On July 5, 2015, Ruth Shama became critically ill. It was her 4th birthday.
She remained unresponsive for weeks, lying lifeless in a hospital in Port au Prince. Doctors eventually diagnosed her with meningitis, an infection in her brain. She needed a miracle to survive.
After several weeks in the hospital, the miracle came. Ruth Shama—who goes by just Shama—recovered in time to start 2nd kindergarten at Grace Emmanuel School.
About six months later, however, her mom noticed Shama was struggling to walk on her right foot. She developed a limp. Then it became difficult for her to hold a pencil. She was referred to a physical therapist, but eventually her symptoms mostly disappeared, and she stopped seeing the doctor.
Two years later, in February 2018, Shama suffered two seizures at school within one week. After the seizures, Shama lost control of her right foot and right arm and began having difficulties with her speech.
She began seeing a physical therapist again, but her mobility and language were never recovered. It seemed that her brain had suffered more damage from the lasting effects of the meningitis.
Living with a new normal
It has now been 6 years since Ruth Shama walked out of the hospital. She has continued on with her life, though not in the same way as before. She is alive—and that is what matters most.
Now a 5th grader, Shama has dreams of becoming a doctor and no plans to surrender to her disabilities.
“Ruth Shama is very determined to participate in everything the class is doing,” said Jonas, her teacher. “She always knows her lessons. She is one of the best students in my class.”
Despite her teacher’s high praise, Shama doesn’t always hear such kind words.
“In the neighborhood where I live, there are always children who tease me,” Shama shared. “Even in school, they sometimes tease me. I cry often, but after that I just tell them ‘Maladi pa tonbe sou pyebwa, se sou moun.’”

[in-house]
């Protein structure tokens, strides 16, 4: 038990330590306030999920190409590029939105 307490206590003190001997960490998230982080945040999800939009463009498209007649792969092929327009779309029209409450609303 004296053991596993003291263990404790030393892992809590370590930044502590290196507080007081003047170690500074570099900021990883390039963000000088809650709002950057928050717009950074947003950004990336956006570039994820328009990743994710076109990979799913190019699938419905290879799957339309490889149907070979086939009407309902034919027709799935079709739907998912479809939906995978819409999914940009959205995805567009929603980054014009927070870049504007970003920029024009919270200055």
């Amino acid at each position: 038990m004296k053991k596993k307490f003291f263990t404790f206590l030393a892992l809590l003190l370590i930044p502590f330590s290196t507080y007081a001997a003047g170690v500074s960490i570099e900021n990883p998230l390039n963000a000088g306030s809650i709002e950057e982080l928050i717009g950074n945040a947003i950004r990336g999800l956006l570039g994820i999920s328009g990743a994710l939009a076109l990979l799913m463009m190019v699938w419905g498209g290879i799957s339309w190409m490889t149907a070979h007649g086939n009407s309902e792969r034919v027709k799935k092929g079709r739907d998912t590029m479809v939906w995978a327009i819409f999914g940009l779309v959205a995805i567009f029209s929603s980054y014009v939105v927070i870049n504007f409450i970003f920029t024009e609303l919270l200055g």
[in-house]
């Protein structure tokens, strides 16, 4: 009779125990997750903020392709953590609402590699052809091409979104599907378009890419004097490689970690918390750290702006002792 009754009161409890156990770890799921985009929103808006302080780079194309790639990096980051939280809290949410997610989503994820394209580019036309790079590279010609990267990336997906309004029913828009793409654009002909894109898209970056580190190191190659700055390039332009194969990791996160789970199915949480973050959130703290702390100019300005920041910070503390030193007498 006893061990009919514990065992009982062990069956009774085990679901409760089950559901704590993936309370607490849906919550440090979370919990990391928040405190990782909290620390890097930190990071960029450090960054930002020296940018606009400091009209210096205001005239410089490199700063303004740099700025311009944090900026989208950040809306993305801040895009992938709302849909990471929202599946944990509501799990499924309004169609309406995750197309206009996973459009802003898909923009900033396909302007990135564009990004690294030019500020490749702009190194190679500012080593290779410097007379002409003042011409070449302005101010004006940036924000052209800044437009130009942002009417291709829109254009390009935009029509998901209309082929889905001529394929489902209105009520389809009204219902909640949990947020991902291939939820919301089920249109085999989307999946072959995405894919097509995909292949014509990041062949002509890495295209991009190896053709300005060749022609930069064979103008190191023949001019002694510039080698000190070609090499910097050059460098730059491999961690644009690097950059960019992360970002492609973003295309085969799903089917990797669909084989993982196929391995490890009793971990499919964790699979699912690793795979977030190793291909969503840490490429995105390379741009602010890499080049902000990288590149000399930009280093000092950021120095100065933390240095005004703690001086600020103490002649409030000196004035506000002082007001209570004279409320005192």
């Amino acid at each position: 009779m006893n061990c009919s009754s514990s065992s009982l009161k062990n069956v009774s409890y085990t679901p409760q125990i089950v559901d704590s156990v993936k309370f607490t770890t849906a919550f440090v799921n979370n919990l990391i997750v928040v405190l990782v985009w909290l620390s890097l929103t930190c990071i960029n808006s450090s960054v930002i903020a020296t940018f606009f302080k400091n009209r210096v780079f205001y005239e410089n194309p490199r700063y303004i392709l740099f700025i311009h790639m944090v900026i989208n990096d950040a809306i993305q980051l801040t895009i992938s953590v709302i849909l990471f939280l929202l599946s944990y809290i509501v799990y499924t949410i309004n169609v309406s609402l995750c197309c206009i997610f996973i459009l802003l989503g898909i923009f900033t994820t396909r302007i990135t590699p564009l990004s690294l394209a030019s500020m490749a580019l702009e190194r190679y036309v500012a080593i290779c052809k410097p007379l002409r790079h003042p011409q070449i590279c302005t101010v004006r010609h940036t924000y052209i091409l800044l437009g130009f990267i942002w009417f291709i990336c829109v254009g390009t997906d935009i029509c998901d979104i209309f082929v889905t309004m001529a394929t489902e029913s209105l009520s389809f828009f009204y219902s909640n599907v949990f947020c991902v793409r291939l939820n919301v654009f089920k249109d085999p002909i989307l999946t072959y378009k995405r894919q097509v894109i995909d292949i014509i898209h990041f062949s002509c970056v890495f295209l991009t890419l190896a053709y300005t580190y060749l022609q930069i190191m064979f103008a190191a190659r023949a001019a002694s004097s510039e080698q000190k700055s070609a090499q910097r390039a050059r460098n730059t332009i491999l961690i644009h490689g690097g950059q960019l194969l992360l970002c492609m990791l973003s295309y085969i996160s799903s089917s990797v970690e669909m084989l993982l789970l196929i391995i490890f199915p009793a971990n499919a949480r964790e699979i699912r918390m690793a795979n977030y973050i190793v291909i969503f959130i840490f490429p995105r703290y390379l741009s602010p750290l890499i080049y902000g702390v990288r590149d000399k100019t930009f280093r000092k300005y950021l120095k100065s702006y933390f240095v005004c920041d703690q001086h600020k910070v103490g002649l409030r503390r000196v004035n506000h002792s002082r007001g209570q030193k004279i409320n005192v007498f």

Trees don’t get sick, people do. It’s a Haitian proverb that essentially means don’t be too proud, because we’re all human and this could happen to any of us.
“Instead,” Shama tells the bullies, “you should be thanking God that you’re healthy.”
A mother’s constant love
Though her mom is glad that Ruth Shama can defend herself, hearing her daughter talk about this struggle brings tears to her eyes.
She says she used to cry often, especially at the beginning of Shama’s lasting disabilities. It still breaks her heart to look at children the same age as Shama in good health while her daughter struggles to walk.
Yet she will never forget seeing her baby girl in a coma, and reminds herself that it could be worse. Thanks to God, Shama is still with her today.
Still praying for a miracle
Even though she knows her family loves and accepts her just the way she is, Shama has great faith in God. She believes that God can heal her, and she looks forward to testifying to that healing. She said she would even start a group to sing for God.
Marie-Lyne, Grace Emmanuel School’s nurse who has been part of Ruth Shama’s story since her initial illness, holds on to hope as well.
“Ruth Shama’s palsy may seem untreatable, but that doesn’t stop us from staying positive about a potential miracle,” she said.
Will you join in praying for this sweet student at Grace Emmanuel School? Pray for her to keep her strong faith in God, to stay determined in the face of difficulties, and for other children to see her for the precious child of God that she is.
And, of course, pray for her healing.